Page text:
Monday, October 6, 2008

An Education in Evolution

Like many universities, the teaching of evolutionary theory at CSULB is front and center in most students' class schedules. Evolution is often taught in classes, but only as a feature of a particular topic. For example, I assume that the classes in biology (and this is actually an assumption since I know there have been reports of faculty who hold creationist beliefs - even in the biology department) teach their subject matter in a way that is consistent with evolution. But there are few (only 1 actually) classes that specifically focus on the details and structure of evolutionary theory. Ironically, that course is not taught by biologists, but by anthropology faculty (physical anthropologists who are part time instructors for biological sciences). I do not believe it is offered very often and given state of our physical anthropologists (moving away from biology and retirement plans) I do not know if it is even taught any more. If it is still taught, that course has minimal influence on the general student body: the set of pre-requisites for the course make it largely an elective option for biology majors -- not a central course that would benefit everyone. One alternative to the biology offering is Kevin MacDonald's course in Psychology (Evolutionary Psychology). MacDonald, though, is a nutball given his interpretive story-telling application of "group evolution" to explain the apparent success of Jewish populations. His connection with Nazis and angering everyone on campus (see also here) means that I don't have much hope that sending a student to one of his classes is going to lead to them learning much about evolutionary theory per se (at least in the way most evolutionary biologists and philosophers of science perceive and use it).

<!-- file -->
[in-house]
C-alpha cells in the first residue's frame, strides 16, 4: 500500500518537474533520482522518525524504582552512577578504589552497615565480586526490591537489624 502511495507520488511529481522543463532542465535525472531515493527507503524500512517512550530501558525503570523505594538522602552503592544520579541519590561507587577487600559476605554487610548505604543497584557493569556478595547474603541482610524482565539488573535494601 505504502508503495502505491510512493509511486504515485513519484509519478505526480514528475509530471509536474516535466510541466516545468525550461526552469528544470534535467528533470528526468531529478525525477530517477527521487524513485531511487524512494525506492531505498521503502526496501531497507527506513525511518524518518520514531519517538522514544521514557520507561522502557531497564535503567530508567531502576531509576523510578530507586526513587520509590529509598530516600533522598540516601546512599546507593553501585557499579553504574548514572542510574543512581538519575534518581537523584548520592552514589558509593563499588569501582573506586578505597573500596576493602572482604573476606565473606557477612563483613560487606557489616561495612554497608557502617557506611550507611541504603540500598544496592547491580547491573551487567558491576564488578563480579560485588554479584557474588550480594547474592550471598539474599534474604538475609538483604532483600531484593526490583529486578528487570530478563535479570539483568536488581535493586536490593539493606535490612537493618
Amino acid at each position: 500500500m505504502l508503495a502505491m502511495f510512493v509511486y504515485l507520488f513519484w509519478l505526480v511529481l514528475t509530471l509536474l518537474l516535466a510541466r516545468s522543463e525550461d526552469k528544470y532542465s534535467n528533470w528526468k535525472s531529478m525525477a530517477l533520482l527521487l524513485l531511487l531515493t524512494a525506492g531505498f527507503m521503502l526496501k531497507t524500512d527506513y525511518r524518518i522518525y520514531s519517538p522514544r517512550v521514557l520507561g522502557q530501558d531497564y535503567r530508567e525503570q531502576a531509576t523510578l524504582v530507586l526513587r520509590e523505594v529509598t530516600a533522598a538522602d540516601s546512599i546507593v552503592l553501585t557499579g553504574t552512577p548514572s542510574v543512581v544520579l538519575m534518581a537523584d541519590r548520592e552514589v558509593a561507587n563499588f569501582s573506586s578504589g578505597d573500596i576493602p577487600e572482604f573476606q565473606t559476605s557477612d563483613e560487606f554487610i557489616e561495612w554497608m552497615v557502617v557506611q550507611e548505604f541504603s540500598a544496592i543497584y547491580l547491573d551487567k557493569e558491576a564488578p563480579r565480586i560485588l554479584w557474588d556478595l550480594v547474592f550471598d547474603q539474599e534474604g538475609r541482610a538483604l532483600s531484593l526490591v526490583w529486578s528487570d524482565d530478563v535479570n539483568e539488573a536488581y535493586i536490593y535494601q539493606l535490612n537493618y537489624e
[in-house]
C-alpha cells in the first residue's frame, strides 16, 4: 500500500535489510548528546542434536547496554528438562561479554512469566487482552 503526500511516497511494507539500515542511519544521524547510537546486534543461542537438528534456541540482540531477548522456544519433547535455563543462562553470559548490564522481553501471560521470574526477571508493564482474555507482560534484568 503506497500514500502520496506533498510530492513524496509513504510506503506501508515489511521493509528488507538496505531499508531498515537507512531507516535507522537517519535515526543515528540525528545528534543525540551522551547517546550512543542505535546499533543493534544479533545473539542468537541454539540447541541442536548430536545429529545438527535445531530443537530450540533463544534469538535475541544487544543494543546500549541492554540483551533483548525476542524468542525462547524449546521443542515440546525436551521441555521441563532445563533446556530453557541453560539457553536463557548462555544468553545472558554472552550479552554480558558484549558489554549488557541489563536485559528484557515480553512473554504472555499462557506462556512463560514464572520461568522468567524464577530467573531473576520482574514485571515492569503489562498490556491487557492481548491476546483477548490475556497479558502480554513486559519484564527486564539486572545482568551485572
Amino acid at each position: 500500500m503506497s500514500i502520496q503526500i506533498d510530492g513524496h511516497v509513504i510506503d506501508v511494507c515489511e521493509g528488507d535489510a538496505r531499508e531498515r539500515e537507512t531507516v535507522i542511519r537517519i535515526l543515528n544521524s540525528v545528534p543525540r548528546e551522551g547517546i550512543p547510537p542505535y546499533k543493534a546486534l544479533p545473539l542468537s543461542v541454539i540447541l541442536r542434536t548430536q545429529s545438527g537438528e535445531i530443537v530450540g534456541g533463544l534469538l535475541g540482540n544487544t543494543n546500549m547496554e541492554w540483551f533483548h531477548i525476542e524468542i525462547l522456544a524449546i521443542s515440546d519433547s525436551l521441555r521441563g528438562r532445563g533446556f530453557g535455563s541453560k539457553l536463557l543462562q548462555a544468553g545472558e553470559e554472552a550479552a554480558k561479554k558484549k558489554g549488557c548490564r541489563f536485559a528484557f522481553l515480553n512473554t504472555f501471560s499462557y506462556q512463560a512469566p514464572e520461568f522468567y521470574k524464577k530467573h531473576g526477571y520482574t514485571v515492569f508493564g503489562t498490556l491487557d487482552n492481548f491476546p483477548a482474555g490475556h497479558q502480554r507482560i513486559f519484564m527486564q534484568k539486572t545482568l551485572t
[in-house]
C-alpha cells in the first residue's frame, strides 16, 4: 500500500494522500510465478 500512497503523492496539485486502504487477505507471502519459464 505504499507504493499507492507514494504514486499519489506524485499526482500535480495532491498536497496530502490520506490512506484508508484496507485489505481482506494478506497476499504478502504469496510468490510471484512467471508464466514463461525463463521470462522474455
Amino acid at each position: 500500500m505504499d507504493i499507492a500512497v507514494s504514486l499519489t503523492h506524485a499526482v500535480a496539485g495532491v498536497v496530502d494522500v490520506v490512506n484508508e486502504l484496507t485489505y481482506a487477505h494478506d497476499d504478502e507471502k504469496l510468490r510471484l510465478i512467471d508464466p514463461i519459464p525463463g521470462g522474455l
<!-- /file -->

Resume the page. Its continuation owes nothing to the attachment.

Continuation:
Following David Sloan Wilson's "New Humanities" curriculum, I've started talks with Jeff Davis in Sociology about creating some kind of curricular structure that could link evolutionary offerings in the campus and to provide more of a structured set of courses for everyone. Right now this initiative at CSULB is basically conceptual, but it is a long term goal of mine to find a way of making education in evolution a more central part of every student's degree training. Given the promise of such an effort, I am excited to see it take shape.


One set of resources that might be useful in creating an evolution-focused curriculum are the free online lectures that have been produced by the Cassiopeia Project. Available via iTunes, the videos cover basic science and include lectures on the origins of the universe, complexity, chemistry, physics, quantum mechanics, origins of life, space, relativity, etc. The evolution lectures consist of 10 chapters (ranging from 7 to 17 minutes in length) that can be downloaded and played on any computer equipped with iTunes (i.e., windows or mac). Check 'em out at:


http://www.cassiopeiaproject.com/vid_evolution.php



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